Winners of the IDM Famelab 2022 contest
Tuberculosis, caused by mycobacterial tuberculosis, is commonly known as a disease of the lungs. In its most severe form, it can progress to the central nervous system (CNS) causing high mortality rates or long-term neurological damage. Astrocytes are resident brain cells that support surrounding cells; however, ongoing research has shown that they are also involved in the body’s defense against infectious agents.
Through her research project, Investigating Astrocyte Immune Modulation During Central Nervous System TB (CNS-TB), Geyer-Benjamin aims to investigate how astrocytes regulate immune responses and whether they offer protection during Alzheimer’s disease. TB of the CNS.
“Advancing our understanding of astrocyte activity and the mechanisms that drive their responses during CNS TB will help us develop effective intervention strategies to improve treatment and essentially improve disease outcome in patients,” Geyer said. -Benjamin.
He praised the importance of communication and science engagement and said that the Famelab experience provides an opportunity to engage with communities and stimulate interest and enthusiasm in medical science.
“It is essential that scientific knowledge is shared outside of academia, to inform and contribute to the public’s understanding of current research and how it affects healthcare. [This can] also foster collaboration between researchers and various social groups, leading to innovation and policy development, advocacy, education and outreach”.
Research on HIV, and deepening understanding of how it is infected and transmitted, has largely been studied through the lens of female biology. How HIV infects the penis and how HIV infects through the penis is one of the least studied aspects of HIV.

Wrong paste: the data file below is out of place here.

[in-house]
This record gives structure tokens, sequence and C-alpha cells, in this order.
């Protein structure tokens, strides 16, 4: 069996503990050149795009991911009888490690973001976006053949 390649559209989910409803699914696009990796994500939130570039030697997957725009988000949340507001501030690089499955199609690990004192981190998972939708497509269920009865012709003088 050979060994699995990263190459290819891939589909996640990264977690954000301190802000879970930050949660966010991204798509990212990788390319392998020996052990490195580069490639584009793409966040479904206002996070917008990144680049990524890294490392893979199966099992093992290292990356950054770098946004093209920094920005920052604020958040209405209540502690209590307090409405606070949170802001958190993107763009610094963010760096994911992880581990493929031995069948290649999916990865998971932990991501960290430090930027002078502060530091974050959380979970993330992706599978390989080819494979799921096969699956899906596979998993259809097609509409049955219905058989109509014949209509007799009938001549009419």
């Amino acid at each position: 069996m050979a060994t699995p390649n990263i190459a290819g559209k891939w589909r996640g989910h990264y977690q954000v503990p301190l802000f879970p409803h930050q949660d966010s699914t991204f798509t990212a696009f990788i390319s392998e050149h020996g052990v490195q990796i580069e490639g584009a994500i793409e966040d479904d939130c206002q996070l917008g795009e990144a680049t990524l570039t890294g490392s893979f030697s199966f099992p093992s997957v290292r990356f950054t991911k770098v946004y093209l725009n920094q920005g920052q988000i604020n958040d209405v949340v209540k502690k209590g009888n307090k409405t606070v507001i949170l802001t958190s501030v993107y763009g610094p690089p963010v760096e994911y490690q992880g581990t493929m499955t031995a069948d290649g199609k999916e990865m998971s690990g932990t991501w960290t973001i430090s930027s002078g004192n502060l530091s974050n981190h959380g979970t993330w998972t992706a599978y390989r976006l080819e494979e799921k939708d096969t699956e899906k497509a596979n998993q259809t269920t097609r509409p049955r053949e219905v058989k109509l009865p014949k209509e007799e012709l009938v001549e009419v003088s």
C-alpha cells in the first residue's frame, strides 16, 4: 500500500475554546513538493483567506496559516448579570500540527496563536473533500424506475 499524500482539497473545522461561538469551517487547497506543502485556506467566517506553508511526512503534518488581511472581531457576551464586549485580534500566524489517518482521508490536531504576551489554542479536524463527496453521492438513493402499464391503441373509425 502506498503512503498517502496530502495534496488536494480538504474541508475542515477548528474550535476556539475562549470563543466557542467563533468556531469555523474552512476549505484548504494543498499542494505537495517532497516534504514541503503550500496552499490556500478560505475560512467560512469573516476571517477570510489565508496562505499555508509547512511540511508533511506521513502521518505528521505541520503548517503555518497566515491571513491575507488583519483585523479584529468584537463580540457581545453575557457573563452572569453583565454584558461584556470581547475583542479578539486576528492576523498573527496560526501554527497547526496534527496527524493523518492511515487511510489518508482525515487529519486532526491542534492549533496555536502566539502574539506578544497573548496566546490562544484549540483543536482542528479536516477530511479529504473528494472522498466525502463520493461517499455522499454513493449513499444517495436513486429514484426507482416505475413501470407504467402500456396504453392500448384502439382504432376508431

Referring to his project, “Characterization of the immune environment in the male penis and assessment of how it is affected by the presence or absence of asymptomatic sexually transmitted infections,” Rametse described it as a perspective-shifting exercise in HIV transmission research. .
“We are currently characterizing the immune environment in the male penis by evaluating the biological factors that are altered after circumcision. In addition, the effect of asymptomatic sexually transmitted infections on this immune environment of the penis is explored.”
This work aims to provide a deeper understanding of how basic immune biology is configured within different sites of the penis, this includes the foreskin and glans. This will offer a springboard towards the establishment of alternative HIV prevention strategies in men. This could include the development of gel formulations that target specific proteins or cells in the uncircumcised penis.
Grateful for FameLab’s experience in award recognition, Rametse said: “The workshops and multiple rounds of competition with internal feedback really contributed to my mission of building my science communication craft. This, I believe, is critical to ensuring that I can communicate my research and its findings to various audiences.”